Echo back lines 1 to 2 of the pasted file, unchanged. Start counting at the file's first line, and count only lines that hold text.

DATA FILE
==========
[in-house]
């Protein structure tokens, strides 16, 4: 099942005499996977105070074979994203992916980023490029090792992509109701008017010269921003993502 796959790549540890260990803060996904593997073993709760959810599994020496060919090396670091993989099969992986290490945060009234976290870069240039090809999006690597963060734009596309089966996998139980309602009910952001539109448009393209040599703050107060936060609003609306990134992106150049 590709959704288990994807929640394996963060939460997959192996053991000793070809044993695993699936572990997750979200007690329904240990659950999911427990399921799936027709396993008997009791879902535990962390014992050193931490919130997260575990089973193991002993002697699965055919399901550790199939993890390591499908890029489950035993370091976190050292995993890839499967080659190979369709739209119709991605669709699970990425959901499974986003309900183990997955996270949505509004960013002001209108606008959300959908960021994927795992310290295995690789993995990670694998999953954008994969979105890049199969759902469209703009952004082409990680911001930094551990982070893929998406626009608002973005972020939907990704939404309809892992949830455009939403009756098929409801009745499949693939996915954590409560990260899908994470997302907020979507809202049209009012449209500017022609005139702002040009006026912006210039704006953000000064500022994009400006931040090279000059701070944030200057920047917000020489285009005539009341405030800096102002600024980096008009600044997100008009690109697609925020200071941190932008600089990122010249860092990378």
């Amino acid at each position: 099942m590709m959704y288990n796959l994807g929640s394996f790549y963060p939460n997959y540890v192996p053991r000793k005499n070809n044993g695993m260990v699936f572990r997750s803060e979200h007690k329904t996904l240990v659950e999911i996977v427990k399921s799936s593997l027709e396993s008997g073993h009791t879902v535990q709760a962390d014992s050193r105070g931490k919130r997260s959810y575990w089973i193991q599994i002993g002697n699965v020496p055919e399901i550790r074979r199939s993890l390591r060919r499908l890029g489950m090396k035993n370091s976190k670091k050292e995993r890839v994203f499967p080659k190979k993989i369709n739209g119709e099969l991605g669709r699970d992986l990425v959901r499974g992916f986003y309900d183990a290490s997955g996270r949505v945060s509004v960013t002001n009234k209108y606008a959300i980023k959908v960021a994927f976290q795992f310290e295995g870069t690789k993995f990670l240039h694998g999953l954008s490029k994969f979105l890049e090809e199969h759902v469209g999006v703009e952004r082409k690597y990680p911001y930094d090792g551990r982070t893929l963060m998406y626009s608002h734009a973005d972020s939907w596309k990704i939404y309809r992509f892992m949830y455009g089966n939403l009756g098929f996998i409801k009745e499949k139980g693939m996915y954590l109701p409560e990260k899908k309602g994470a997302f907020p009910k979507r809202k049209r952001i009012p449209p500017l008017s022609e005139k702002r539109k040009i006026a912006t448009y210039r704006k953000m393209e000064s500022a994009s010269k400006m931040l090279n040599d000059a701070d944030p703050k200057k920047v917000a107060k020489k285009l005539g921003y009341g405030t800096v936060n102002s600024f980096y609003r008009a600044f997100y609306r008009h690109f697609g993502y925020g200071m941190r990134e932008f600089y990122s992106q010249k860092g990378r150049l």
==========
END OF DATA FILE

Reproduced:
[in-house]
């Protein structure tokens, strides 16, 4: 099942005499996977105070074979994203992916980023490029090792992509109701008017010269921003993502 796959790549540890260990803060996904593997073993709760959810599994020496060919090396670091993989099969992986290490945060009234976290870069240039090809999006690597963060734009596309089966996998139980309602009910952001539109448009393209040599703050107060936060609003609306990134992106150049 590709959704288990994807929640394996963060939460997959192996053991000793070809044993695993699936572990997750979200007690329904240990659950999911427990399921799936027709396993008997009791879902535990962390014992050193931490919130997260575990089973193991002993002697699965055919399901550790199939993890390591499908890029489950035993370091976190050292995993890839499967080659190979369709739209119709991605669709699970990425959901499974986003309900183990997955996270949505509004960013002001209108606008959300959908960021994927795992310290295995690789993995990670694998999953954008994969979105890049199969759902469209703009952004082409990680911001930094551990982070893929998406626009608002973005972020939907990704939404309809892992949830455009939403009756098929409801009745499949693939996915954590409560990260899908994470997302907020979507809202049209009012449209500017022609005139702002040009006026912006210039704006953000000064500022994009400006931040090279000059701070944030200057920047917000020489285009005539009341405030800096102002600024980096008009600044997100008009690109697609925020200071941190932008600089990122010249860092990378």